It all boils down to maturity and leadership. When partisan politics is laced with immaturity why would it not be a recipe for disaster? After almost 70 years of independence, can you believe these people are still grappling with getting the act together. In fact, they have become shameful politicians without any intention of graduating into a statesman. Such a person should not merely have his mind on the next election but the future direction of the country. He may probably lose in the next election as there are more than enough hounds to haunt him but he will be honoured in history for having a backbone as a leader. What we see now are kindergarten kids sparring without gloves. Imagine the future of the country with such low-level mentality politicians.
On the issue of a dilemma we may face when confronted with practices of religions other than our own, I belief it should be a non-issue. Bonds of friendship are the testimony of a lasting relationship. The cited example of attending a funeral and when called upon to perform “religious” practices, I would gladly do it even if it is against my own belief. Our friendship deserves that. I won’t belief that it will in anyway erode my faith in my belief. Rather, it will further affirm my strength in my belief. After all when both of us were having a cup of coffee, religion never stood in the way of our friendship. Why should it now? In his last journey, I will not want to be just an ordinary by-stander.
Mama Sinhalam / April 30, 2017
Until I read this piece, I did not know that lighting a lamp had anything to do with Hinduism. Many cultures light lamps (or candles) to symbolise the driving out of darkness and a new beginning. A lamp is lit in India and Sri Lanka for that purpose simply because the culture has used lamps for a long time. The lamp that is used in ceremonies is ornate with symbols that are on it. I never thought of a commonly used symbol, the cock as the symbol of Murugan. The crowing cock symbolises the dawn in Indian mythology and culture. Are we to throw out all this symbolisms just to accommodate the fancies of fanatics. Many lamps simply have points at the top. I am sure that Hoole will say it is a symbol of Murugan’s lance.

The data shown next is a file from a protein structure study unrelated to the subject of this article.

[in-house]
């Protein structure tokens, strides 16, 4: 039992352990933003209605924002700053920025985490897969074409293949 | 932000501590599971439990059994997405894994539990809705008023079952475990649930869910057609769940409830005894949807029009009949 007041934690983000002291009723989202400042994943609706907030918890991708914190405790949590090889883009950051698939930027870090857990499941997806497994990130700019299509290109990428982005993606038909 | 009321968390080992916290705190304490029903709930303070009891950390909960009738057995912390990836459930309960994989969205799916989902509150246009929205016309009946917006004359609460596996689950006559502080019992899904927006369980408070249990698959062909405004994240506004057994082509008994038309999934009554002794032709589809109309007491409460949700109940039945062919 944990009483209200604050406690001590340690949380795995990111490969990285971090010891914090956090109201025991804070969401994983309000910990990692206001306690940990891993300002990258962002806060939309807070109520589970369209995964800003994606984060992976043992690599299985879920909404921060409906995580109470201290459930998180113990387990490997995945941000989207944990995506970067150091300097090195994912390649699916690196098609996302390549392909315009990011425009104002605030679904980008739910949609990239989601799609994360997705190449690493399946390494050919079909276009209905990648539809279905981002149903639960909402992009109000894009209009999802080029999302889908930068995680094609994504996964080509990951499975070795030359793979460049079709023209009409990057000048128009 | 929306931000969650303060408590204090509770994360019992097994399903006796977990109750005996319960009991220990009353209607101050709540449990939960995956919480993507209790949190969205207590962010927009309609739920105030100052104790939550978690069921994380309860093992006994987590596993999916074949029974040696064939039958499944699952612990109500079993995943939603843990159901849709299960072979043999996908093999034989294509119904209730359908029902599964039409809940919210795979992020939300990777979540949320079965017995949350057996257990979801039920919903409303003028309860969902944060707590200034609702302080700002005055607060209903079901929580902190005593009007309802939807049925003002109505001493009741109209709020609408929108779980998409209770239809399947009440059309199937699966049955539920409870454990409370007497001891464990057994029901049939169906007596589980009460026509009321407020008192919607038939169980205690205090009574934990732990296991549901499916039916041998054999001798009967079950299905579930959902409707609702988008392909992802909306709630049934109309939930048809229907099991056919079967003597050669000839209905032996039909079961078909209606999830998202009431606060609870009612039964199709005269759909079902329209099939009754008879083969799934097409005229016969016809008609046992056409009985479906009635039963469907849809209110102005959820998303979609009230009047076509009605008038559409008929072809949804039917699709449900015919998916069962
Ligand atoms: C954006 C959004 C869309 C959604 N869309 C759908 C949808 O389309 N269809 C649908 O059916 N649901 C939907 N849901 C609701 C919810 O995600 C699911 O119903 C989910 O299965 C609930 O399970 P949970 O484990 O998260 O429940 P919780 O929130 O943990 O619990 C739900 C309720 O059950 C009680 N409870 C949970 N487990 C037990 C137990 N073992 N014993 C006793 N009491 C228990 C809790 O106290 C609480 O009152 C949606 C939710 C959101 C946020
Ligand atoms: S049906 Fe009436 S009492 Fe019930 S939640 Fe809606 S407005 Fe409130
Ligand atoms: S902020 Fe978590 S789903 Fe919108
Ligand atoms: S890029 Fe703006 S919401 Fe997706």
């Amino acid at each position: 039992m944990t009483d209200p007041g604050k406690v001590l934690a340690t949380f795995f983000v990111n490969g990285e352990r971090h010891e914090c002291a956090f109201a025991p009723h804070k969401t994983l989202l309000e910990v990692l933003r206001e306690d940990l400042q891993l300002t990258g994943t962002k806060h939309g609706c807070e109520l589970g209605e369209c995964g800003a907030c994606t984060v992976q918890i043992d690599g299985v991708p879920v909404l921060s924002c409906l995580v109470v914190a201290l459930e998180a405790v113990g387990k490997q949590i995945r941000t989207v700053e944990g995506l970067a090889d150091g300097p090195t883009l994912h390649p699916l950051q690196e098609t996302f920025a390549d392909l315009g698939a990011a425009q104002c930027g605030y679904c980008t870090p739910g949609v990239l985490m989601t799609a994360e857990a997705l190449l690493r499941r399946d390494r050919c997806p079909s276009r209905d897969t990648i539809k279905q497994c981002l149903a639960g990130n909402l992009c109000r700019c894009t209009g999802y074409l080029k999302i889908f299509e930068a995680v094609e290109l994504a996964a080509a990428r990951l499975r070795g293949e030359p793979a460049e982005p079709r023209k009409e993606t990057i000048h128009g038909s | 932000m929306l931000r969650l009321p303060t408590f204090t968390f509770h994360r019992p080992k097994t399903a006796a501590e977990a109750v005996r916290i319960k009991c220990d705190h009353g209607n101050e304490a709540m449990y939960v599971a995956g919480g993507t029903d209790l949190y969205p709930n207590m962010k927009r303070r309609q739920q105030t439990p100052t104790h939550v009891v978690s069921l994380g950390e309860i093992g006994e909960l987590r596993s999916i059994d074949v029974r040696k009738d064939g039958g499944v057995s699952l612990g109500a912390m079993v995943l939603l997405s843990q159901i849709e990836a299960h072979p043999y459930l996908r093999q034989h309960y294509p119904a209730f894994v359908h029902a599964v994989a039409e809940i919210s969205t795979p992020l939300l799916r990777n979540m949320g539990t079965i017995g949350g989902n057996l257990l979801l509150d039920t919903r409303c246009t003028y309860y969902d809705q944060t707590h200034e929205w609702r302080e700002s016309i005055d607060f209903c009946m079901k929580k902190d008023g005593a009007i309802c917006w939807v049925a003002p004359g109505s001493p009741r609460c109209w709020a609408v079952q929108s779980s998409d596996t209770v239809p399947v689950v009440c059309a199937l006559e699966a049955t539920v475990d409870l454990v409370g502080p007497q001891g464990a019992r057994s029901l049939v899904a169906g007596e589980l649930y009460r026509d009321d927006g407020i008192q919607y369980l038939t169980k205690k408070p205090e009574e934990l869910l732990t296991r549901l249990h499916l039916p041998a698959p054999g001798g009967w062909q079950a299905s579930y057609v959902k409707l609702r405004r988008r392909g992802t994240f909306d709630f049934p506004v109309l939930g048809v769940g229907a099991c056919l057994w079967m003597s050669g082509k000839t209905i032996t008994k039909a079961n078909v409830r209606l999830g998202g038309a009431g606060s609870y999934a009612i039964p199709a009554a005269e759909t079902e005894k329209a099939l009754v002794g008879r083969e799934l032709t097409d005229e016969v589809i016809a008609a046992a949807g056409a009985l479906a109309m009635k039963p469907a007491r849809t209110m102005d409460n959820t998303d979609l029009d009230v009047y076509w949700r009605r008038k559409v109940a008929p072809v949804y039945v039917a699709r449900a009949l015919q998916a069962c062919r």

We cannot give up our customs to please the contorted minds of religious fanatics. The issue of whether there should be a state religion or not is entirely different. Hindus will agree there should not be one. It is absolutely unnecessary for any fool (the word rhymes with Hoole) to entangle it with Hinduism in the North. Tamils, Hindus as well as Christians, will be united in arguing against Buddhism as the state religion. It must be down with intellectual rigour, not with a contorted mind of a fanatic who sees caste and division in every human activity. Indeed, many Buddhists will agree that Buddhism should not be the state religion as it is a negation of Buddhism to have it as a state religion. Prince Gautama renounced his own kingdom not to have his philosophy be regarded as a state religion. It is a Mahavamsa perversion to so regard it.
Chalaappu appu / May 1, 2017
“We cannot give up our customs to please the contorted minds of religious fanatics.”
That is what you did to Prof. Hoole when you asked him to crack a coconut at the campus temple and come with Siva’s ash and marks before sitting on the VC’s chair. All know what happened after that.